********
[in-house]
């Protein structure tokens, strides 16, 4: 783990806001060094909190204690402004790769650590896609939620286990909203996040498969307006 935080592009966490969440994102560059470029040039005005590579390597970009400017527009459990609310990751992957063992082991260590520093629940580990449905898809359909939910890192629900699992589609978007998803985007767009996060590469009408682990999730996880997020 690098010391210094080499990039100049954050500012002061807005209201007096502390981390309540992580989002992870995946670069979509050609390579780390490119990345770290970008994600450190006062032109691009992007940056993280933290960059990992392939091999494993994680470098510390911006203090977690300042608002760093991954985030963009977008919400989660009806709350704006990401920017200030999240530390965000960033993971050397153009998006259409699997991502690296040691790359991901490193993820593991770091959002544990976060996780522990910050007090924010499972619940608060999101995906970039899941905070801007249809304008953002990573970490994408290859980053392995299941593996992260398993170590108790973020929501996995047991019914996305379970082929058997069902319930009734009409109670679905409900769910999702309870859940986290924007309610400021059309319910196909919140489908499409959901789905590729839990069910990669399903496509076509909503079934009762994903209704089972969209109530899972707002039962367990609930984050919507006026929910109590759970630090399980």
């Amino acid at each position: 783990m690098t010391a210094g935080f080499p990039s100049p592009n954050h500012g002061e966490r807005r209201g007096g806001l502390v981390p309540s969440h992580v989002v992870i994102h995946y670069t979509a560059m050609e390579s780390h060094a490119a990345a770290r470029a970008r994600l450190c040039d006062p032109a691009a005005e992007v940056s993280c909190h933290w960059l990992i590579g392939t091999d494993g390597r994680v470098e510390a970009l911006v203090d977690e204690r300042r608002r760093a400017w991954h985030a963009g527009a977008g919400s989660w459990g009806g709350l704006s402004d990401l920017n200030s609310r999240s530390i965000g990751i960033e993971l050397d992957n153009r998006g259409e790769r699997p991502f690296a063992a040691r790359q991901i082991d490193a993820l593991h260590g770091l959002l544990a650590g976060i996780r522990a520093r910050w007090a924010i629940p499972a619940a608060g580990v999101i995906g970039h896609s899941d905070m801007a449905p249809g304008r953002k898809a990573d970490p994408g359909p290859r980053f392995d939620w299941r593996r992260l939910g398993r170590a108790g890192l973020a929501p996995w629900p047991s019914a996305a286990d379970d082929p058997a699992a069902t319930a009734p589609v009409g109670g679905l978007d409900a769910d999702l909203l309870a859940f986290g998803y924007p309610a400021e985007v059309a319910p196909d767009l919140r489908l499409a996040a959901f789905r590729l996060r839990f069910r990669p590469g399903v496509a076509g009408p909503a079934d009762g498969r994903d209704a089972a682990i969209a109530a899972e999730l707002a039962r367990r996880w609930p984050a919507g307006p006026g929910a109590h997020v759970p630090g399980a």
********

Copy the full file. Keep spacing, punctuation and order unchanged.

[in-house]
């Protein structure tokens, strides 16, 4: 783990806001060094909190204690402004790769650590896609939620286990909203996040498969307006 935080592009966490969440994102560059470029040039005005590579390597970009400017527009459990609310990751992957063992082991260590520093629940580990449905898809359909939910890192629900699992589609978007998803985007767009996060590469009408682990999730996880997020 690098010391210094080499990039100049954050500012002061807005209201007096502390981390309540992580989002992870995946670069979509050609390579780390490119990345770290970008994600450190006062032109691009992007940056993280933290960059990992392939091999494993994680470098510390911006203090977690300042608002760093991954985030963009977008919400989660009806709350704006990401920017200030999240530390965000960033993971050397153009998006259409699997991502690296040691790359991901490193993820593991770091959002544990976060996780522990910050007090924010499972619940608060999101995906970039899941905070801007249809304008953002990573970490994408290859980053392995299941593996992260398993170590108790973020929501996995047991019914996305379970082929058997069902319930009734009409109670679905409900769910999702309870859940986290924007309610400021059309319910196909919140489908499409959901789905590729839990069910990669399903496509076509909503079934009762994903209704089972969209109530899972707002039962367990609930984050919507006026929910109590759970630090399980």
């Amino acid at each position: 783990m690098t010391a210094g935080f080499p990039s100049p592009n954050h500012g002061e966490r807005r209201g007096g806001l502390v981390p309540s969440h992580v989002v992870i994102h995946y670069t979509a560059m050609e390579s780390h060094a490119a990345a770290r470029a970008r994600l450190c040039d006062p032109a691009a005005e992007v940056s993280c909190h933290w960059l990992i590579g392939t091999d494993g390597r994680v470098e510390a970009l911006v203090d977690e204690r300042r608002r760093a400017w991954h985030a963009g527009a977008g919400s989660w459990g009806g709350l704006s402004d990401l920017n200030s609310r999240s530390i965000g990751i960033e993971l050397d992957n153009r998006g259409e790769r699997p991502f690296a063992a040691r790359q991901i082991d490193a993820l593991h260590g770091l959002l544990a650590g976060i996780r522990a520093r910050w007090a924010i629940p499972a619940a608060g580990v999101i995906g970039h896609s899941d905070m801007a449905p249809g304008r953002k898809a990573d970490p994408g359909p290859r980053f392995d939620w299941r593996r992260l939910g398993r170590a108790g890192l973020a929501p996995w629900p047991s019914a996305a286990d379970d082929p058997a699992a069902t319930a009734p589609v009409g109670g679905l978007d409900a769910d999702l909203l309870a859940f986290g998803y924007p309610a400021e985007v059309a319910p196909d767009l919140r489908l499409a996040a959901f789905r590729l996060r839990f069910r990669p590469g399903v496509a076509g009408p909503a079934d009762g498969r994903d209704a089972a682990i969209a109530a899972e999730l707002a039962r367990r996880w609930p984050a919507g307006p006026g929910a109590h997020v759970p630090g399980a």